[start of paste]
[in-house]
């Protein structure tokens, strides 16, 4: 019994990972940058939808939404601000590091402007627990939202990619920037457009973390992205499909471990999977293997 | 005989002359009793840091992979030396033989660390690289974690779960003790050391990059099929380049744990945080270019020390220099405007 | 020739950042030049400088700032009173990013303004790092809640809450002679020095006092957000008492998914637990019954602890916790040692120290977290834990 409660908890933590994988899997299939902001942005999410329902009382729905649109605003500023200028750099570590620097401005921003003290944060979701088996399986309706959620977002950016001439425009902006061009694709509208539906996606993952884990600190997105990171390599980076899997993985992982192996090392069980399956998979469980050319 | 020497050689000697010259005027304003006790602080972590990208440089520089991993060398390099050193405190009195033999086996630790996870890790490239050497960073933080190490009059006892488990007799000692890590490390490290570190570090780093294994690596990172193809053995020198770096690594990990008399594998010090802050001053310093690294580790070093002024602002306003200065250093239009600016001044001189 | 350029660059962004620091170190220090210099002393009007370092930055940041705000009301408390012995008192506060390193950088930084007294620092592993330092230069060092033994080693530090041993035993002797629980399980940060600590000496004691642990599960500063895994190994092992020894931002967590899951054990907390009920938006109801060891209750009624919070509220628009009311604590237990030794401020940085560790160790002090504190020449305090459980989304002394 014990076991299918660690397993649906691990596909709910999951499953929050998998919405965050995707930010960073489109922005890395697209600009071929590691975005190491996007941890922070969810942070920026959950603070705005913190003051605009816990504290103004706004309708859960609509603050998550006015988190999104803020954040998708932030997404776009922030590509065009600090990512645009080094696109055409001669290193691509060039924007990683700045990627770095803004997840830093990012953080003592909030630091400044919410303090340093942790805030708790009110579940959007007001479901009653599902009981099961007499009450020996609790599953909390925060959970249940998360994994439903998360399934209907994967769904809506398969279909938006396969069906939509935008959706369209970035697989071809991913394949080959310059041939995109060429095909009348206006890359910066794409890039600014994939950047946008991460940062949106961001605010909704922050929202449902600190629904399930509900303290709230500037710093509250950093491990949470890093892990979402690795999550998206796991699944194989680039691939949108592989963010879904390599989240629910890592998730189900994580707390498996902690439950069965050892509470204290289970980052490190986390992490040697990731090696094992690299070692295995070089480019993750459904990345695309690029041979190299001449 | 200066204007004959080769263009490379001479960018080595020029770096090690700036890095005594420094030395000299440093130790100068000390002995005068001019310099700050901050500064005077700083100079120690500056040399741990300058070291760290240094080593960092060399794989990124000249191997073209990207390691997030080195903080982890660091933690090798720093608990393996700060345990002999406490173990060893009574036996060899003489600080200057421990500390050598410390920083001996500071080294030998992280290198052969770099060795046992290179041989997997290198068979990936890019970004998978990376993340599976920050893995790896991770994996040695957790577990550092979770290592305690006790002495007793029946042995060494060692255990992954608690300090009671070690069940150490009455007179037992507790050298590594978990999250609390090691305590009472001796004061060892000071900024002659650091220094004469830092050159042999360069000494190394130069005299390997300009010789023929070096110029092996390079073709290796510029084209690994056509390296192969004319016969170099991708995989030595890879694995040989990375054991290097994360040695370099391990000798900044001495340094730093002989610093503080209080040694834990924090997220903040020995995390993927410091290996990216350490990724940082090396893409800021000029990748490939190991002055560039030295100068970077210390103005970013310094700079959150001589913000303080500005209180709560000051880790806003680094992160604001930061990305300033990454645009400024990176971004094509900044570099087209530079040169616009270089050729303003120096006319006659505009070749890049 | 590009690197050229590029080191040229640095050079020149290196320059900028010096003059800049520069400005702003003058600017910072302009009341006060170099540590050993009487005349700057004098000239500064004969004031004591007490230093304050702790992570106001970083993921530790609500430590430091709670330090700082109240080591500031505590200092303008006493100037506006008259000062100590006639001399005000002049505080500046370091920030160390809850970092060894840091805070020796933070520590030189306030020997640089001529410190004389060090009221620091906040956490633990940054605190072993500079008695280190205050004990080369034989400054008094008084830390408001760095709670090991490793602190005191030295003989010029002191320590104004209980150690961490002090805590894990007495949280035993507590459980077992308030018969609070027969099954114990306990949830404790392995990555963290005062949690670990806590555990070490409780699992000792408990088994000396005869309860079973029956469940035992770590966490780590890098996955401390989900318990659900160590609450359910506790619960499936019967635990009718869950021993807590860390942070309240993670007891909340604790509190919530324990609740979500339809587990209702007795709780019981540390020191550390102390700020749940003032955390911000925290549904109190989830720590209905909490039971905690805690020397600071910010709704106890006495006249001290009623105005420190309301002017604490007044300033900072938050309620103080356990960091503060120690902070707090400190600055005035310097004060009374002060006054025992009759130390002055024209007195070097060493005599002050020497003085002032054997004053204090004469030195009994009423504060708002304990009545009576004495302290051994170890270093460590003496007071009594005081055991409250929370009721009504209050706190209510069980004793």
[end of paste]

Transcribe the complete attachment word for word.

[in-house]
């Protein structure tokens, strides 16, 4: 019994990972940058939808939404601000590091402007627990939202990619920037457009973390992205499909471990999977293997 | 005989002359009793840091992979030396033989660390690289974690779960003790050391990059099929380049744990945080270019020390220099405007 | 020739950042030049400088700032009173990013303004790092809640809450002679020095006092957000008492998914637990019954602890916790040692120290977290834990 409660908890933590994988899997299939902001942005999410329902009382729905649109605003500023200028750099570590620097401005921003003290944060979701088996399986309706959620977002950016001439425009902006061009694709509208539906996606993952884990600190997105990171390599980076899997993985992982192996090392069980399956998979469980050319 | 020497050689000697010259005027304003006790602080972590990208440089520089991993060398390099050193405190009195033999086996630790996870890790490239050497960073933080190490009059006892488990007799000692890590490390490290570190570090780093294994690596990172193809053995020198770096690594990990008399594998010090802050001053310093690294580790070093002024602002306003200065250093239009600016001044001189 | 350029660059962004620091170190220090210099002393009007370092930055940041705000009301408390012995008192506060390193950088930084007294620092592993330092230069060092033994080693530090041993035993002797629980399980940060600590000496004691642990599960500063895994190994092992020894931002967590899951054990907390009920938006109801060891209750009624919070509220628009009311604590237990030794401020940085560790160790002090504190020449305090459980989304002394 014990076991299918660690397993649906691990596909709910999951499953929050998998919405965050995707930010960073489109922005890395697209600009071929590691975005190491996007941890922070969810942070920026959950603070705005913190003051605009816990504290103004706004309708859960609509603050998550006015988190999104803020954040998708932030997404776009922030590509065009600090990512645009080094696109055409001669290193691509060039924007990683700045990627770095803004997840830093990012953080003592909030630091400044919410303090340093942790805030708790009110579940959007007001479901009653599902009981099961007499009450020996609790599953909390925060959970249940998360994994439903998360399934209907994967769904809506398969279909938006396969069906939509935008959706369209970035697989071809991913394949080959310059041939995109060429095909009348206006890359910066794409890039600014994939950047946008991460940062949106961001605010909704922050929202449902600190629904399930509900303290709230500037710093509250950093491990949470890093892990979402690795999550998206796991699944194989680039691939949108592989963010879904390599989240629910890592998730189900994580707390498996902690439950069965050892509470204290289970980052490190986390992490040697990731090696094992690299070692295995070089480019993750459904990345695309690029041979190299001449 | 200066204007004959080769263009490379001479960018080595020029770096090690700036890095005594420094030395000299440093130790100068000390002995005068001019310099700050901050500064005077700083100079120690500056040399741990300058070291760290240094080593960092060399794989990124000249191997073209990207390691997030080195903080982890660091933690090798720093608990393996700060345990002999406490173990060893009574036996060899003489600080200057421990500390050598410390920083001996500071080294030998992280290198052969770099060795046992290179041989997997290198068979990936890019970004998978990376993340599976920050893995790896991770994996040695957790577990550092979770290592305690006790002495007793029946042995060494060692255990992954608690300090009671070690069940150490009455007179037992507790050298590594978990999250609390090691305590009472001796004061060892000071900024002659650091220094004469830092050159042999360069000494190394130069005299390997300009010789023929070096110029092996390079073709290796510029084209690994056509390296192969004319016969170099991708995989030595890879694995040989990375054991290097994360040695370099391990000798900044001495340094730093002989610093503080209080040694834990924090997220903040020995995390993927410091290996990216350490990724940082090396893409800021000029990748490939190991002055560039030295100068970077210390103005970013310094700079959150001589913000303080500005209180709560000051880790806003680094992160604001930061990305300033990454645009400024990176971004094509900044570099087209530079040169616009270089050729303003120096006319006659505009070749890049 | 590009690197050229590029080191040229640095050079020149290196320059900028010096003059800049520069400005702003003058600017910072302009009341006060170099540590050993009487005349700057004098000239500064004969004031004591007490230093304050702790992570106001970083993921530790609500430590430091709670330090700082109240080591500031505590200092303008006493100037506006008259000062100590006639001399005000002049505080500046370091920030160390809850970092060894840091805070020796933070520590030189306030020997640089001529410190004389060090009221620091906040956490633990940054605190072993500079008695280190205050004990080369034989400054008094008084830390408001760095709670090991490793602190005191030295003989010029002191320590104004209980150690961490002090805590894990007495949280035993507590459980077992308030018969609070027969099954114990306990949830404790392995990555963290005062949690670990806590555990070490409780699992000792408990088994000396005869309860079973029956469940035992770590966490780590890098996955401390989900318990659900160590609450359910506790619960499936019967635990009718869950021993807590860390942070309240993670007891909340604790509190919530324990609740979500339809587990209702007795709780019981540390020191550390102390700020749940003032955390911000925290549904109190989830720590209905909490039971905690805690020397600071910010709704106890006495006249001290009623105005420190309301002017604490007044300033900072938050309620103080356990960091503060120690902070707090400190600055005035310097004060009374002060006054025992009759130390002055024209007195070097060493005599002050020497003085002032054997004053204090004469030195009994009423504060708002304990009545009576004495302290051994170890270093460590003496007071009594005081055991409250929370009721009504209050706190209510069980004793």